COLLECTION AND INTERPRETATION OF ABS DISABILITY DATA
Collecting disability data poses particular challenges due to the complex nature of experiences that affect the physical, social and emotional well-being of individuals with disability, and their families. The subjective and variable nature of some disabilities may mean that responses are affected by factors such as:
- A person's energy levels, optimism, pain or depression at the time of the survey.
- The episodic or seasonal nature of some conditions (e.g. epilepsy, asthma) – this may result in respondents not reporting conditions as causing restrictions if they are not experiencing difficulties at the time of interview.
- Adaptation to limitations - restrictions or limitations may not be reported if the respondent has adapted so completely to their disability that they are no longer conscious of an inability to perform certain tasks.
- Sensitivities around some conditions - underreporting of disability may occur when there are sensitivities around conditions such as mental illness or mental deterioration, and the need for help with personal care activities.
The way in which the data is collected can also influence the data collected. For example:
- Respondents answering on behalf of other people in a household - while the person responding on behalf of the household might be more objective in assessing a household member’s difficulty and need for help, they may not be aware of all the conditions the other person has or how these affect their daily living.
- Different collection methodologies –for example, the use of prompt cards (which show numerous conditions at once as opposed to asking about conditions individually) reduce the number and repetition of questions. They can also lead to responses that differ from a methodology that asks separate, detailed questions about each condition. This is important to understand when comparing disability measures collected using the SDAC, and disability measures collected using the SDM or the Census ‘Need for Assistance’ questions. Questions collected by interviewers (as is the case in the SDAC and SDM) may elicit different responses to those in a ‘self-complete’ form, such as the Census. An explanation of this can be found at https://www.abs.gov.au/ausstats/abs@.nsf/Lookup/2901.0Chapter51852016.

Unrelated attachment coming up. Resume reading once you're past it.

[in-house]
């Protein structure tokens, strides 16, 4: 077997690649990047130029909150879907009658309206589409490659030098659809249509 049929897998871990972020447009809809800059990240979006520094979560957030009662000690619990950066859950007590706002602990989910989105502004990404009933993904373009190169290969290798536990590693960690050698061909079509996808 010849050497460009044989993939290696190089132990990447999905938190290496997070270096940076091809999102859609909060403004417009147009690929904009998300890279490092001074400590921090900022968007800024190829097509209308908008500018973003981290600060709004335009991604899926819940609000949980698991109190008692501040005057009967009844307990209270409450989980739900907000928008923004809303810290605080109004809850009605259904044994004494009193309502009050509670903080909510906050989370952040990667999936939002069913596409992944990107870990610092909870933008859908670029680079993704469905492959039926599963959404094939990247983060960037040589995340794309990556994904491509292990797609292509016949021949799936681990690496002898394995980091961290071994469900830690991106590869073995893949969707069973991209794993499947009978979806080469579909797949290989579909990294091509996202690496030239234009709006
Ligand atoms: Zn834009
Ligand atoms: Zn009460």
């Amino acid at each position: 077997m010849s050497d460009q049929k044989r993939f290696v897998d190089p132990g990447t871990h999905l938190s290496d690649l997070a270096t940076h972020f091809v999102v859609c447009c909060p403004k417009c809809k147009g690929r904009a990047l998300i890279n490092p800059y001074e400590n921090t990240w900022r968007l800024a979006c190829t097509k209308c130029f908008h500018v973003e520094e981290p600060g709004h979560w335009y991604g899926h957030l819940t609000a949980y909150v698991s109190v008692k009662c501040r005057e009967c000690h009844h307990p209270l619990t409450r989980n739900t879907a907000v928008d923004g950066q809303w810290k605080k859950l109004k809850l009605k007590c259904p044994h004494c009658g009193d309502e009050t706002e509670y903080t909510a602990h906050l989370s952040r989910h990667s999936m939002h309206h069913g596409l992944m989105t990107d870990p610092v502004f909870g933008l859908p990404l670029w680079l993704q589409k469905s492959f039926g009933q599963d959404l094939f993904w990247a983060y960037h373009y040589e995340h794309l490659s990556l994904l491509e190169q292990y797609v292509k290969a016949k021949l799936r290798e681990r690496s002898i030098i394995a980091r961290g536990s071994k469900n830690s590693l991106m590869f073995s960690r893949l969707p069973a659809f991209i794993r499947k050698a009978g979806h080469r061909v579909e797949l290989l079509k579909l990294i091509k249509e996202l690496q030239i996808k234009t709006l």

In addition to the considerations outlined above, there are additional challenges when collecting disability information for the Aboriginal and Torres Strait Islander population:
- Perceptions of disability - for many Aboriginal and Torres Strait Islander people, the biomedical model and conceptualisation of disability may be culturally inappropriate1. The concept of disability may not translate in Aboriginal language and cultures2, and these conceptual differences might affect responses to questions concerning disability.
- Intersectional Inequality - some Aboriginal and Torres Strait Islander people may choose not to identify as having disability for fear of experiencing further discrimination. ‘Intersectional Inequality’, where inequality is compounded for people who are members of two or more marginalised groups2, can affect Aboriginal and Torres Strait Islander people with disability, particularly those with more profound or severe disability2.
MEASURING THE ABORIGINAL AND TORRES STRAIT ISLANDER POPULATION
Australia’s Aboriginal and Torres Strait Islander population is statistically measured across all ABS data collections, through self-identification. This means that the Aboriginal and Torres Strait Islander population is defined by individuals who identify as being Aboriginal and/or Torres Strait Islander, based on their own knowledge of their biological ancestry, and who choose to disclose that information3. There are many reasons why an individual may or may not identify as being Aboriginal and/or Torres Strait Islander, and these reasons can vary over time and across different data collections.